Anita Hatcher, a seventh-grade English language arts teacher in the Florida Panhandle, worries what this school year will bring for her transgender students.
She’s not alone.
Trans students and their teachers in Florida, Alabama and Texas — three states where legislators and governors’ offices have been the most vocal in efforts to restrict trans youths’ access to bathrooms and gender-affirming care, on top of education restrictions and sports bans — are worried about what the new school year may bring.
“I’m most worried about the first time I take up a written test and someone’s name doesn’t match what’s on my roster,” said Hatcher, whose classes began August 10. She’s also worried about respecting her trans students’ names and identities — without outing them. “How can I call on a student, show them respect, be equitable, not out them, involve them in class discussion?”
Florida’s law restricting classroom discussion on gender and sexuality, nicknamed “Don’t Say Gay” by advocates, went into effect in early July. It faces a lawsuit from Equality Florida backed by attorneys general from 16 states. While the bill’s explicit limitations apply to students through third grade, additional language in the bill mandates “age-appropriate and developmentally appropriate” lessons, which advocates say could affect LGBTQ+ students in higher grade levels.
For Hatcher, the fear among teachers in Florida is palpable and is even pushing some educators to leave, exacerbating a teacher shortage. Her school follows guidance set by Leon County, and she’s worried that even policies meant to be inclusive will out her transgender students. If a trans child uses a locker room or restroom that matches their gender identity, which the school district stresses that students are allowed to do, then their peers’ parents may be warned in writing: “A student who is open about their gender identity may be in your child’s Physical Education class or extra/co-curricular activity.”
That note would not be sent if the family has sought privacy about their child’s identity and accepted other accommodations “that will provide privacy for all students.” The guide does not define what such accommodations would be offered. Hatcher said that there hasn’t been training provided to faculty or staff at her school on the guide.
“Not every child is out at home before they’re out at school,” said Hatcher, who was a plaintiff in Equality Florida’s initial Don’t Say Gay lawsuit. With some of her own students, she has known about their LGBTQ+ identity before their parents. The Leon County school district did not respond to a request for comment.
In Alabama, a bathroom bill that also went into effect July 1 prohibits public schools from allowing classroom discussion on sexual orientation or gender identity for kindergarteners up to fifth grade. A separate Alabama law requires school counselors and teachers to tell parents if their child comes out as trans or gender-nonconforming.
Harleigh Walker, a 15-year-old trans girl at Auburn High School, is starting tenth grade this year. She’s worried about her other transgender friends’ mental health and safety, especially those who aren’t out to their parents — and about what could happen if her friends accidentally say the wrong thing near a teacher or counselor.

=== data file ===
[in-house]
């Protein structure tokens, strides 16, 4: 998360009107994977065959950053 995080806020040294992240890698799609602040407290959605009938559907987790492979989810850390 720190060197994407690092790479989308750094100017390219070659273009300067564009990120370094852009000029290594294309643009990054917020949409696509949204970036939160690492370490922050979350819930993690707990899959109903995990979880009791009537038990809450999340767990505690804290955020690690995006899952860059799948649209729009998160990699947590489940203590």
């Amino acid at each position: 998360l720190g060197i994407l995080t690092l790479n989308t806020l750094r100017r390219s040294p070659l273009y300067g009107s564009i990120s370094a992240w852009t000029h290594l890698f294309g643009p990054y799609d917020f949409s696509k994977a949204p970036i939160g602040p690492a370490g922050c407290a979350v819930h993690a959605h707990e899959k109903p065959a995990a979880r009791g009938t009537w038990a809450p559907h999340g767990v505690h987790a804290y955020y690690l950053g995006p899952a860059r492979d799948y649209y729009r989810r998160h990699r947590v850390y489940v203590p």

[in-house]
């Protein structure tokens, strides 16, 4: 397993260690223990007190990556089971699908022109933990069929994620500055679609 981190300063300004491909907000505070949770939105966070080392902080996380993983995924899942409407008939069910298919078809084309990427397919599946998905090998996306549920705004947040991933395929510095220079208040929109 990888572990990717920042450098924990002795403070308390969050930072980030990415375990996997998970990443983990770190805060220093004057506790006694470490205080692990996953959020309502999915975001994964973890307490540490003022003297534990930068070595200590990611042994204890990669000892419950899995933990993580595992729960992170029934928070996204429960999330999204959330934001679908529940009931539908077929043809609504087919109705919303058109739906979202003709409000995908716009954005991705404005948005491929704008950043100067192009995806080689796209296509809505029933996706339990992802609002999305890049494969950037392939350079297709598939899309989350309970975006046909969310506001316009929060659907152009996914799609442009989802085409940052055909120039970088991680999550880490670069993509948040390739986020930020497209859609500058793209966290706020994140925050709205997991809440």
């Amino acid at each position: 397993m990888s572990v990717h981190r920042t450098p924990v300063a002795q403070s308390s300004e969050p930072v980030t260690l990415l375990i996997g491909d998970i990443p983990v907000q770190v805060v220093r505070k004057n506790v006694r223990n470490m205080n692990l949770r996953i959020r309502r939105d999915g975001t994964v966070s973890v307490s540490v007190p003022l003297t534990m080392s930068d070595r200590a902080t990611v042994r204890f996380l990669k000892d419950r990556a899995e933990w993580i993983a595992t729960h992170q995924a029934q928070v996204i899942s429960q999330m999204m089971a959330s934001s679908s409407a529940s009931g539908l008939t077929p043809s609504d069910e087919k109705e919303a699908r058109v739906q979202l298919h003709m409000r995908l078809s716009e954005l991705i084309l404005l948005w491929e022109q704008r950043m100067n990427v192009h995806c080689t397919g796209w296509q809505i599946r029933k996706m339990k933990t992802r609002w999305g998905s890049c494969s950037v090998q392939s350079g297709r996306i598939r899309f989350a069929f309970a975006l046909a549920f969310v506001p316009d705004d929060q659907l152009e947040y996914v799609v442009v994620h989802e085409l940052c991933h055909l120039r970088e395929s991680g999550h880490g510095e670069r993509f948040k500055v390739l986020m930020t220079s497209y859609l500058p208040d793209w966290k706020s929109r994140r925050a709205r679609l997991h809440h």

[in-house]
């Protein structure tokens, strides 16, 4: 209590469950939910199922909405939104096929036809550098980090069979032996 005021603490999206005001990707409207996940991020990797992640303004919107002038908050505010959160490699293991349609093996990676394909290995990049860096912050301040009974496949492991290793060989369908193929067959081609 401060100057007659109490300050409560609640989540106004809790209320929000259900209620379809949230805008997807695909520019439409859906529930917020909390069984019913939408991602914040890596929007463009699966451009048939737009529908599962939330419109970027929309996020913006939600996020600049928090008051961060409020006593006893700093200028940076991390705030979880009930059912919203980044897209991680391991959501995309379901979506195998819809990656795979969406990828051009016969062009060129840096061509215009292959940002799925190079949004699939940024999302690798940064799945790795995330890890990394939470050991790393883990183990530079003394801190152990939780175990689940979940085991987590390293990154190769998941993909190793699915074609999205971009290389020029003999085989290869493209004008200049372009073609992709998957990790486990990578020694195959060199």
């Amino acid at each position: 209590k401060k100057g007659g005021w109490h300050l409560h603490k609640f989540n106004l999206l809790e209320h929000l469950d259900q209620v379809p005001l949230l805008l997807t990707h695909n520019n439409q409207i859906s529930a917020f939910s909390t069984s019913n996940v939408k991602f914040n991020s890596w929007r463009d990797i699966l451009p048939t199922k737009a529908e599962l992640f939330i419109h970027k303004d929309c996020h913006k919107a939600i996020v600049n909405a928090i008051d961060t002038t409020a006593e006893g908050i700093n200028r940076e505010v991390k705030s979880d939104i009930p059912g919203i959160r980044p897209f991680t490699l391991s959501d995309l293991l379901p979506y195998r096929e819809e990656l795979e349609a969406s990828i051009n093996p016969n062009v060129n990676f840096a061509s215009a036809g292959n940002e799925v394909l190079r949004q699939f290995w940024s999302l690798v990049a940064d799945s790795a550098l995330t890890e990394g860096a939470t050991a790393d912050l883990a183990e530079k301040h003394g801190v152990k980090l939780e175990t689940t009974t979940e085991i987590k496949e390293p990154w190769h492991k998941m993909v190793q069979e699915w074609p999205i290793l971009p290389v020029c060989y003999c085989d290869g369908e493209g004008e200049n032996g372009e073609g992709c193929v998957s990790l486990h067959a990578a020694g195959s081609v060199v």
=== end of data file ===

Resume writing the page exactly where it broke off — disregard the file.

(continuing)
“I just don’t want to see a whole bunch of these trans kids going through possibly being outed to their parents,” she said.
Walker started classes August 9. So far, she hasn’t seen any incidents around bathroom or locker room access and is feeling optimistic. But, she also expects her school and others to get more strict as the year progresses.
When asked what policies have been put in place in response to recent anti-trans laws, Auburn High School principal Shannon Pignato said in a statement that “educators are not required to initiate contact with parents,” but “if a student discloses information, open communication among stakeholders is considered a priority especially in matters of mental health and safety.” Pignato did not respond when asked what information or stakeholders she was referring to.
In Alabama and Florida, individual teachers are being tasked with finding where to draw the line in response to new state laws as their school districts update policies and grapple with what those laws mean in practice.
A 13-year-old nonbinary transmasculine student in Birmingham, Alabama, who asked to be anonymous because he’s afraid that speaking publicly would make current bullying worse, said that his physical education teacher is not letting any students use the locker rooms during class right now — because he wants to use the boys’ locker rooms.
“It’s just really stupid and they’re making a giant deal out of it,” he said, adding that the situation has made him feel singled out by a teacher who has otherwise been supportive and who has tried to use his correct name and pronouns. The decision was explained to him privately during their second PE class, he said. When he went to see his counselor to address the issue, she explained that the school, which is privately run, planned to have further discussions on what to do.